In order to get the most out of your mentorship, it is important to be proactive in both creating and maintaining mentorship connections. Fulfilling relationships come from being assertive in asking for and offering help. Work together with your mentor to create a set of aims for what you want out of the relationship and make plans to work towards achieving those goals.

There are different types of mentors we can benefit from on our career and life journeys, such as mentors who provide advice, coaching, safe space for open conversations, making connections, sponsorship, etc. Deborah provides tips for women wanting to harness the benefits of mentoring and those wanting to mentor Black, Indigenous and women of colour to get the most out of the relationship.

Deborah’s Tips for Mentees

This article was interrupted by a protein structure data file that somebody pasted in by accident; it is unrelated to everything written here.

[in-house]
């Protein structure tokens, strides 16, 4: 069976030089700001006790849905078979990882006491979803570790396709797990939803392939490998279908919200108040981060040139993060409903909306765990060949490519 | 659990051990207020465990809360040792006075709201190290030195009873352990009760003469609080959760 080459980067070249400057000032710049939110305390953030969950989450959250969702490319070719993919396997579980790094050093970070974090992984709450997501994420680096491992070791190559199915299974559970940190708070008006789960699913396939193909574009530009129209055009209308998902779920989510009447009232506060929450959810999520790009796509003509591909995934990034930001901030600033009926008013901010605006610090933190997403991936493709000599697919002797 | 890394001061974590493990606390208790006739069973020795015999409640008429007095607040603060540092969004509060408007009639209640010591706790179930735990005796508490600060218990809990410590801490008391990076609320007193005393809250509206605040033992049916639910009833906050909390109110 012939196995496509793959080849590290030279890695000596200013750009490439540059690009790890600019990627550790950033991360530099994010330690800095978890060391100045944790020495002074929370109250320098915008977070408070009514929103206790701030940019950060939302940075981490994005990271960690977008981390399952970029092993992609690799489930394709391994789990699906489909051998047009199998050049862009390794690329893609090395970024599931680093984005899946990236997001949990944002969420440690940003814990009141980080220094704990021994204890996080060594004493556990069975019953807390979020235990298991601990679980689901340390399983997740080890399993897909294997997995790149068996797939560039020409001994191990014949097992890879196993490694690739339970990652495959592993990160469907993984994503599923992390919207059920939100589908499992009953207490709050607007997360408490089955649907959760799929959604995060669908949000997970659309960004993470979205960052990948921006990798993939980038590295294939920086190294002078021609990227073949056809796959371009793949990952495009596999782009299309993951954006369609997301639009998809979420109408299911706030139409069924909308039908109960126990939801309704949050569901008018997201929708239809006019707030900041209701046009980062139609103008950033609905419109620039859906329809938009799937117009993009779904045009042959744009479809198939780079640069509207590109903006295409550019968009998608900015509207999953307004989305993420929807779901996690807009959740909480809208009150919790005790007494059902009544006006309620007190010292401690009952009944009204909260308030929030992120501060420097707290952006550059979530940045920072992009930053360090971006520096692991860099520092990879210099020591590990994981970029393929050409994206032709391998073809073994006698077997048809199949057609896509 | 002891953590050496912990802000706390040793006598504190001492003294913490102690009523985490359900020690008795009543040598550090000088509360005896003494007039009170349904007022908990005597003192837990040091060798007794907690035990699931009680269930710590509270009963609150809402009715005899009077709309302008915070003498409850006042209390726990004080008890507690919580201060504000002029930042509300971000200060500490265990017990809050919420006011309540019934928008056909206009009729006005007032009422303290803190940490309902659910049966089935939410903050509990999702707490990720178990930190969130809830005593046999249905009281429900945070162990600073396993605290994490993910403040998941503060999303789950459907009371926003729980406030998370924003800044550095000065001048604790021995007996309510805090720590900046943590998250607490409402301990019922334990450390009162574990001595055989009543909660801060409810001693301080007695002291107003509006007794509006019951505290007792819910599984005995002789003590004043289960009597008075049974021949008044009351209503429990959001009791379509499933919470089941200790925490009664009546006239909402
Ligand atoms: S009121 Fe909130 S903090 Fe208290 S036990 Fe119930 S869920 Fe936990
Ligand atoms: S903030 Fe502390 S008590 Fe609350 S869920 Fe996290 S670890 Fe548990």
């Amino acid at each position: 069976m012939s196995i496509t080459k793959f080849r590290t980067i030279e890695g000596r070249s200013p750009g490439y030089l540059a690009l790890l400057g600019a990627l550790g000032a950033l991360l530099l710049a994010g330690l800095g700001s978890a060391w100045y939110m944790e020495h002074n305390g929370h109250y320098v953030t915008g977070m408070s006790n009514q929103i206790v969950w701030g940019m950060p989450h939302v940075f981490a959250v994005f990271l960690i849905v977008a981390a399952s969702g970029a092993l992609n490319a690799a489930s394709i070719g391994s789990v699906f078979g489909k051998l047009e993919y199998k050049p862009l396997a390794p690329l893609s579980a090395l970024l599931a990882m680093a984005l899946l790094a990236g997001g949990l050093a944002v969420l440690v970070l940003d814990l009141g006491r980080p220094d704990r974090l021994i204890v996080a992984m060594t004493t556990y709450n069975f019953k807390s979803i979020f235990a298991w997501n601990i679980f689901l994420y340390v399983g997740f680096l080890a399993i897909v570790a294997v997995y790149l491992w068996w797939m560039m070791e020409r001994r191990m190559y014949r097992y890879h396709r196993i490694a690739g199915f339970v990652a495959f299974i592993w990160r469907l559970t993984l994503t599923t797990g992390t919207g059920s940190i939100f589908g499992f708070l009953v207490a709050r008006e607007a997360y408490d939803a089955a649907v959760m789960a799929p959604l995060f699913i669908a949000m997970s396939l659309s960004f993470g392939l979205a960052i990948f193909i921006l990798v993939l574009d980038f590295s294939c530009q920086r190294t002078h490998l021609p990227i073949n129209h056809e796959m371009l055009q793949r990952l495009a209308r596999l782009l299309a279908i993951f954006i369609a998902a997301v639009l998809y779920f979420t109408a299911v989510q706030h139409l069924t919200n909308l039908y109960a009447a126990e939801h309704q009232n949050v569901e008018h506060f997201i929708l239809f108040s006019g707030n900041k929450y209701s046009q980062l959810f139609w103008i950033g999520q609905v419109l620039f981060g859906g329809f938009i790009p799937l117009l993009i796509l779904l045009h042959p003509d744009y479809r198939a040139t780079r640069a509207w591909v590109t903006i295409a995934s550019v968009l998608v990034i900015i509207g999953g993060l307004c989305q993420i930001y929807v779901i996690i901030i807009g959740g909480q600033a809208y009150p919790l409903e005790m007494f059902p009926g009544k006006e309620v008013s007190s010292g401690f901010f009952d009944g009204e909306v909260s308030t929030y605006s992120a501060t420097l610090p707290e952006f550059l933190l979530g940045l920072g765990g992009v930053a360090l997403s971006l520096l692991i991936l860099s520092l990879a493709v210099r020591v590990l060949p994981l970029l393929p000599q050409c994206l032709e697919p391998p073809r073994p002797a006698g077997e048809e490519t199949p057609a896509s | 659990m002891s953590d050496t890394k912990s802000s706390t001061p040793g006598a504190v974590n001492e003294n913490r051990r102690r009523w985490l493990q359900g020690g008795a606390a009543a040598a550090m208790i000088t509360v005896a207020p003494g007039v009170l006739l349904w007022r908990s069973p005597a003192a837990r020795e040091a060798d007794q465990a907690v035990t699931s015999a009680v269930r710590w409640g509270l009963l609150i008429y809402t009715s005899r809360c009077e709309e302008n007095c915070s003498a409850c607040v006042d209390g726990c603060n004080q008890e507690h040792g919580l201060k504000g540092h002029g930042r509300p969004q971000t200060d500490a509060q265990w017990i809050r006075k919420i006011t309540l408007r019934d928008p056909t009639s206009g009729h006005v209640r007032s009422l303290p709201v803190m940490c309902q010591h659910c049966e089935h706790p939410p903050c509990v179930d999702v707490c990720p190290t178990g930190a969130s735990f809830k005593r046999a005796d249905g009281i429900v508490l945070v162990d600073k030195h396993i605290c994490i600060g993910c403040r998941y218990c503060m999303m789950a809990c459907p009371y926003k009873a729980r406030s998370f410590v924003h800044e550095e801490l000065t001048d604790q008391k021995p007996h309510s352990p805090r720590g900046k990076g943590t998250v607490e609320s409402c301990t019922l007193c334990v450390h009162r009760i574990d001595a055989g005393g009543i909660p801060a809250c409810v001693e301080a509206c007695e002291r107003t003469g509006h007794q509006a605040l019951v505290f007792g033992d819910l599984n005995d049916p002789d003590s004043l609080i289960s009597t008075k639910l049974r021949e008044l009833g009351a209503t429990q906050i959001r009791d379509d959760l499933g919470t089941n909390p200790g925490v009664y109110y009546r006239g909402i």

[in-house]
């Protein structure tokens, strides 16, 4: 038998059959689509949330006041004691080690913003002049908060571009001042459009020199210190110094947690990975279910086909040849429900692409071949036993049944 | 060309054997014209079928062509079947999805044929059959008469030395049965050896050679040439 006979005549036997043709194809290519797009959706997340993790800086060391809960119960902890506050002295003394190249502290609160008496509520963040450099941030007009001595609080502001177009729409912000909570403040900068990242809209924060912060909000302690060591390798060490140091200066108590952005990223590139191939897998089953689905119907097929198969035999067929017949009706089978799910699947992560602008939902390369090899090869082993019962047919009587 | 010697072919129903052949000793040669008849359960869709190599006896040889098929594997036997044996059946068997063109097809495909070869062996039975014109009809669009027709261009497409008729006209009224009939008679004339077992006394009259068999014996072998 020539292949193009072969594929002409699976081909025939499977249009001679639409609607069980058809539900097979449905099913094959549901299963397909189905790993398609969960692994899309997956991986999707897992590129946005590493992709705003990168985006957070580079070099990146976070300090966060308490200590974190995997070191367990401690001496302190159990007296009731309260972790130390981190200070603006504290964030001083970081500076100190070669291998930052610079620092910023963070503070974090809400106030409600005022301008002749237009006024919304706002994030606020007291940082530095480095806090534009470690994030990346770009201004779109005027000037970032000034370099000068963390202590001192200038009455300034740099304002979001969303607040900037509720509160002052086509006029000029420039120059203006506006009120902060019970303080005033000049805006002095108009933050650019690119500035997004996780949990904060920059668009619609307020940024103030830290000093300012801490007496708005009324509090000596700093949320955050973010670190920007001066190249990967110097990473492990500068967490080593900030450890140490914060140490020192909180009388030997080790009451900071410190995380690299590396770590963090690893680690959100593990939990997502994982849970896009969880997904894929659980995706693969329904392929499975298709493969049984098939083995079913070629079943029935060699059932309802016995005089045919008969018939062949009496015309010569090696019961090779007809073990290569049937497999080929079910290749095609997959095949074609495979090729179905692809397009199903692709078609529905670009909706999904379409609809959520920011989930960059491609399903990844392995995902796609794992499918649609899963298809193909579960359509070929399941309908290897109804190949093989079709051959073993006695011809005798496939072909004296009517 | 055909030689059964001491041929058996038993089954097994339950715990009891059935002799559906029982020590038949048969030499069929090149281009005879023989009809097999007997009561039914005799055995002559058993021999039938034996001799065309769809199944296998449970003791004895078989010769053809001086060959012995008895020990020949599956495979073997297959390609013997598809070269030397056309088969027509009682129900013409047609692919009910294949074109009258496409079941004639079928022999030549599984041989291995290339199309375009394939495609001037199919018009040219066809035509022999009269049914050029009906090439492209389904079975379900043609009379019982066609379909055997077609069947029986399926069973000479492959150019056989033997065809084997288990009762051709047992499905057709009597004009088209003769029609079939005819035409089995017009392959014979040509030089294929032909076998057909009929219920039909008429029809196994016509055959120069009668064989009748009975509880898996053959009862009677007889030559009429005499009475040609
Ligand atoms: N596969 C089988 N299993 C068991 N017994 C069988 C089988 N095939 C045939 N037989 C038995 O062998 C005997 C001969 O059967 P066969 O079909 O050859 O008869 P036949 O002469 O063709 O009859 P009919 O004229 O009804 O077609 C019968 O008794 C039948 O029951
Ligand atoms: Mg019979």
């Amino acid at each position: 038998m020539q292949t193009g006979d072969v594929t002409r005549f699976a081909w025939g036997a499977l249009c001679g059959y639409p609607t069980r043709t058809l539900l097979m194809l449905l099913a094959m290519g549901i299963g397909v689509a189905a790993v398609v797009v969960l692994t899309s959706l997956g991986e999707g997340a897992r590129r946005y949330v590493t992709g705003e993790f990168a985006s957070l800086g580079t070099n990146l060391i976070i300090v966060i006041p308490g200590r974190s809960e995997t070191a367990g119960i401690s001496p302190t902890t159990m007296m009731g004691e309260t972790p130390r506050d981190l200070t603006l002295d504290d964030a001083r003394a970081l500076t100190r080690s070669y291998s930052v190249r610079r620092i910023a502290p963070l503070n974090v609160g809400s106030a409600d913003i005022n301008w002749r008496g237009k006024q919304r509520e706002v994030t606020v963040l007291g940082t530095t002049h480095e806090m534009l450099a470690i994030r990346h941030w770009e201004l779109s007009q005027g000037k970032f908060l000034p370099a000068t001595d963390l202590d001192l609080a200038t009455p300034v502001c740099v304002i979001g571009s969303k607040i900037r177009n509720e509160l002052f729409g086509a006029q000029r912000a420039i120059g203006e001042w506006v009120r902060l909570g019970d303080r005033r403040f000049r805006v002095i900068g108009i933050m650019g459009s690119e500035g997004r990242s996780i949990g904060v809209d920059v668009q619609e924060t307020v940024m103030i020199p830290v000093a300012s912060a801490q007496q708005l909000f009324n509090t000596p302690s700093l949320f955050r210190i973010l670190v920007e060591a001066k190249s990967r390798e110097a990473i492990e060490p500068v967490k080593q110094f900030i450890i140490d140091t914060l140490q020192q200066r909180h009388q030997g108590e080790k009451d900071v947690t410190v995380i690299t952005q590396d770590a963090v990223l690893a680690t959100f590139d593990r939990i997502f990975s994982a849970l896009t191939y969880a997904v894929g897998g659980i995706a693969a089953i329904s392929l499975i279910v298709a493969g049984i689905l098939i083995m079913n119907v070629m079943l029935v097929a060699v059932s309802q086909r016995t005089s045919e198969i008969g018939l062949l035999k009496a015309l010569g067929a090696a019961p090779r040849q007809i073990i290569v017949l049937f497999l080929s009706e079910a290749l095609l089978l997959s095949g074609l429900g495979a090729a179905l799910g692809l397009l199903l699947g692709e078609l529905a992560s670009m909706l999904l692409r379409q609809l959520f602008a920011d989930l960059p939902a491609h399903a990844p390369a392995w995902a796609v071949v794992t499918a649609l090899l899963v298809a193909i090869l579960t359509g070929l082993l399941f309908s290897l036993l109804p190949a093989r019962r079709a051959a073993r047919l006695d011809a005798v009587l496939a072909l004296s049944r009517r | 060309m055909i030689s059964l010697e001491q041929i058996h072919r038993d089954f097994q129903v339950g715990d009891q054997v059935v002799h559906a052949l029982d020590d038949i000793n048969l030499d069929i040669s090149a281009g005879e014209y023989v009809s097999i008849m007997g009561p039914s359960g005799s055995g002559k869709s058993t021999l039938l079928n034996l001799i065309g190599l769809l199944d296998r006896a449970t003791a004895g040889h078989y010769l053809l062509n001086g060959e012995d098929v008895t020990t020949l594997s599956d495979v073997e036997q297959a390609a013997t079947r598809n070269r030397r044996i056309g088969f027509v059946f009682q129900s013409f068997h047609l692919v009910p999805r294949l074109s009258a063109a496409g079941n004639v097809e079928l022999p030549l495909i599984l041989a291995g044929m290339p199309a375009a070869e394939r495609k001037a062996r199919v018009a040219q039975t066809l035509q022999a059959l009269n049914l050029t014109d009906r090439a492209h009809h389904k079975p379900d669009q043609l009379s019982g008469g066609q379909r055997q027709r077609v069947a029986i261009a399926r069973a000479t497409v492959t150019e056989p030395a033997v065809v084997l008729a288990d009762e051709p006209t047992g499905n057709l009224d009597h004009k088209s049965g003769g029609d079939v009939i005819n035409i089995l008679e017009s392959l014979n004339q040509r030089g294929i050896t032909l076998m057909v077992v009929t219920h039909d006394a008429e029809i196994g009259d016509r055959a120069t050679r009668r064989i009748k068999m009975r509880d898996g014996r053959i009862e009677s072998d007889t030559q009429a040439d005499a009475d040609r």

• Come ready with questions for your mentor
  • Schedule a dedicated time in your calendars
  • Learn more about your mentor’s experience
  • Be present when talking with your mentor 
  • Be willing to learn and listen

Deborah’s Tips for Mentors

  • Listen and learn from your mentee
  • Understand the needs of your mentee
  • Be open and honest
  • Be an active partner in the mentorship relationship
  • Meet mentee where they are 

More and more, postsecondary institutions, workplace Employee Resource Groups, and community organizations such as the Black Professionals in Tech Network (BPTN), Indspire, Accelerate Her Future, are offering structured mentorship programs for Black, Indigenous and women of colour. According to Deborah, “these programs open doors to great opportunities, help develop connections with people in different sectors, and encourage you on your career journey.”


The Benefits Of Maintaining Priorities Over Striving For Balance

When asked how she balances her full time job, passion projects, and other interests in life, Deborah stated, “I don’t think it’s possible to balance everything. Instead of balance, I prefer to use the word prioritize.”